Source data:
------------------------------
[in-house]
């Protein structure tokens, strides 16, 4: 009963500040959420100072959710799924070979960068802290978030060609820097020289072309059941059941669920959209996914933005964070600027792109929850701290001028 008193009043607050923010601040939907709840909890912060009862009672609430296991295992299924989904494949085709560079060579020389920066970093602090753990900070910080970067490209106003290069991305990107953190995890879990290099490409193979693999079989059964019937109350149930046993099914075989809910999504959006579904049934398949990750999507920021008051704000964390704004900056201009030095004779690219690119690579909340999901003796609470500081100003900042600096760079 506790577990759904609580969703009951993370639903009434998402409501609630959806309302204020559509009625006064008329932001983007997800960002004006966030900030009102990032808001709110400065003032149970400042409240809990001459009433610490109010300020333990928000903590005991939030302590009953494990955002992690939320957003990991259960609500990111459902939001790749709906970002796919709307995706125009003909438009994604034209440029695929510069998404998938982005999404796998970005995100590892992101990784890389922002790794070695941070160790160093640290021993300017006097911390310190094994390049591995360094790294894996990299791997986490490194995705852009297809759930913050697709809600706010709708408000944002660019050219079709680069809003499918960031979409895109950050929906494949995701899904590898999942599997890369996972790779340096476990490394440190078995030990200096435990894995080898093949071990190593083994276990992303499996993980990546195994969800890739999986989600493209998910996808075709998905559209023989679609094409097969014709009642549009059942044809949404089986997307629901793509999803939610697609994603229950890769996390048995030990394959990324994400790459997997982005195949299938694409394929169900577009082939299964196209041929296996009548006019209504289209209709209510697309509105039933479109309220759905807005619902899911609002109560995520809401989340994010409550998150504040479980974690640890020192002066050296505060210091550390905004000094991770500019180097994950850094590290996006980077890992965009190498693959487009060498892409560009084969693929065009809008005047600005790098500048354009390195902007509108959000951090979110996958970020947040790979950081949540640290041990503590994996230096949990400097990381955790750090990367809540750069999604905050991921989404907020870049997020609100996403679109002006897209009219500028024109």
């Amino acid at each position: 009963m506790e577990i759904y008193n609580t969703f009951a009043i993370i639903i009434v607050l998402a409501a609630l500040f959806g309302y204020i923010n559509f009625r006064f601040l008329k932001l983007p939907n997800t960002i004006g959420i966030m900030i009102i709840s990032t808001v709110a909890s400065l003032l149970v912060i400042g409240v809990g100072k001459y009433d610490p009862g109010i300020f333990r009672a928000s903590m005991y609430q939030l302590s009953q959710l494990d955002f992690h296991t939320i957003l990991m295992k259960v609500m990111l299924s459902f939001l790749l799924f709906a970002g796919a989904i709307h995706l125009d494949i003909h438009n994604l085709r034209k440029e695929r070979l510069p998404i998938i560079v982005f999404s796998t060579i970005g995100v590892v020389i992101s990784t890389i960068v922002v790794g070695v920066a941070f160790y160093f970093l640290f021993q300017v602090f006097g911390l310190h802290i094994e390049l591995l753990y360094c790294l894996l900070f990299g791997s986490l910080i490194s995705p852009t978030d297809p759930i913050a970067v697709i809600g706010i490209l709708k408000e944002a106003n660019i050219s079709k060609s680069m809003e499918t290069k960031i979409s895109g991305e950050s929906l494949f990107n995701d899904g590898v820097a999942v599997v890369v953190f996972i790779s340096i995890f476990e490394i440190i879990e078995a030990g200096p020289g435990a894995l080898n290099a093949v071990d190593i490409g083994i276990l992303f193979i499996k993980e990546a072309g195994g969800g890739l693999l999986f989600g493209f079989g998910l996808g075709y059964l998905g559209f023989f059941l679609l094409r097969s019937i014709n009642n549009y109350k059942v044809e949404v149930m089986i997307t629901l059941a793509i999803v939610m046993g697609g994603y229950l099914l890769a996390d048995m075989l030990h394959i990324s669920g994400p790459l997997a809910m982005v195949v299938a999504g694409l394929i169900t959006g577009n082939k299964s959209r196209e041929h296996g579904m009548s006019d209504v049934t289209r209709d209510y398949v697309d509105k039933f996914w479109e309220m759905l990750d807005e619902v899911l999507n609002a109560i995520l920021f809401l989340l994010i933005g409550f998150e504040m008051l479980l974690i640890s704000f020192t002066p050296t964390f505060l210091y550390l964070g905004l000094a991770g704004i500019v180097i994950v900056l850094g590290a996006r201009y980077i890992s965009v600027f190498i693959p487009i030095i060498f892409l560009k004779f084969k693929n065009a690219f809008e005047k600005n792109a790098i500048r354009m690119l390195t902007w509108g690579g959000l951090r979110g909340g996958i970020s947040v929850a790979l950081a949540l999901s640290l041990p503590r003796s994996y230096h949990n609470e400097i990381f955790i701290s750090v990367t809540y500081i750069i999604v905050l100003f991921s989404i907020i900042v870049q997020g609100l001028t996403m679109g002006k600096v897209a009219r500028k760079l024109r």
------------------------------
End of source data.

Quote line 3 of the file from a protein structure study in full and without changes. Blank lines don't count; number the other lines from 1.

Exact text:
């Amino acid at each position: 009963m506790e577990i759904y008193n609580t969703f009951a009043i993370i639903i009434v607050l998402a409501a609630l500040f959806g309302y204020i923010n559509f009625r006064f601040l008329k932001l983007p939907n997800t960002i004006g959420i966030m900030i009102i709840s990032t808001v709110a909890s400065l003032l149970v912060i400042g409240v809990g100072k001459y009433d610490p009862g109010i300020f333990r009672a928000s903590m005991y609430q939030l302590s009953q959710l494990d955002f992690h296991t939320i957003l990991m295992k259960v609500m990111l299924s459902f939001l790749l799924f709906a970002g796919a989904i709307h995706l125009d494949i003909h438009n994604l085709r034209k440029e695929r070979l510069p998404i998938i560079v982005f999404s796998t060579i970005g995100v590892v020389i992101s990784t890389i960068v922002v790794g070695v920066a941070f160790y160093f970093l640290f021993q300017v602090f006097g911390l310190h802290i094994e390049l591995l753990y360094c790294l894996l900070f990299g791997s986490l910080i490194s995705p852009t978030d297809p759930i913050a970067v697709i809600g706010i490209l709708k408000e944002a106003n660019i050219s079709k060609s680069m809003e499918t290069k960031i979409s895109g991305e950050s929906l494949f990107n995701d899904g590898v820097a999942v599997v890369v953190f996972i790779s340096i995890f476990e490394i440190i879990e078995a030990g200096p020289g435990a894995l080898n290099a093949v071990d190593i490409g083994i276990l992303f193979i499996k993980e990546a072309g195994g969800g890739l693999l999986f989600g493209f079989g998910l996808g075709y059964l998905g559209f023989f059941l679609l094409r097969s019937i014709n009642n549009y109350k059942v044809e949404v149930m089986i997307t629901l059941a793509i999803v939610m046993g697609g994603y229950l099914l890769a996390d048995m075989l030990h394959i990324s669920g994400p790459l997997a809910m982005v195949v299938a999504g694409l394929i169900t959006g577009n082939k299964s959209r196209e041929h296996g579904m009548s006019d209504v049934t289209r209709d209510y398949v697309d509105k039933f996914w479109e309220m759905l990750d807005e619902v899911l999507n609002a109560i995520l920021f809401l989340l994010i933005g409550f998150e504040m008051l479980l974690i640890s704000f020192t002066p050296t964390f505060l210091y550390l964070g905004l000094a991770g704004i500019v180097i994950v900056l850094g590290a996006r201009y980077i890992s965009v600027f190498i693959p487009i030095i060498f892409l560009k004779f084969k693929n065009a690219f809008e005047k600005n792109a790098i500048r354009m690119l390195t902007w509108g690579g959000l951090r979110g909340g996958i970020s947040v929850a790979l950081a949540l999901s640290l041990p503590r003796s994996y230096h949990n609470e400097i990381f955790i701290s750090v990367t809540y500081i750069i999604v905050l100003f991921s989404i907020i900042v870049q997020g609100l001028t996403m679109g002006k600096v897209a009219r500028k760079l024109r």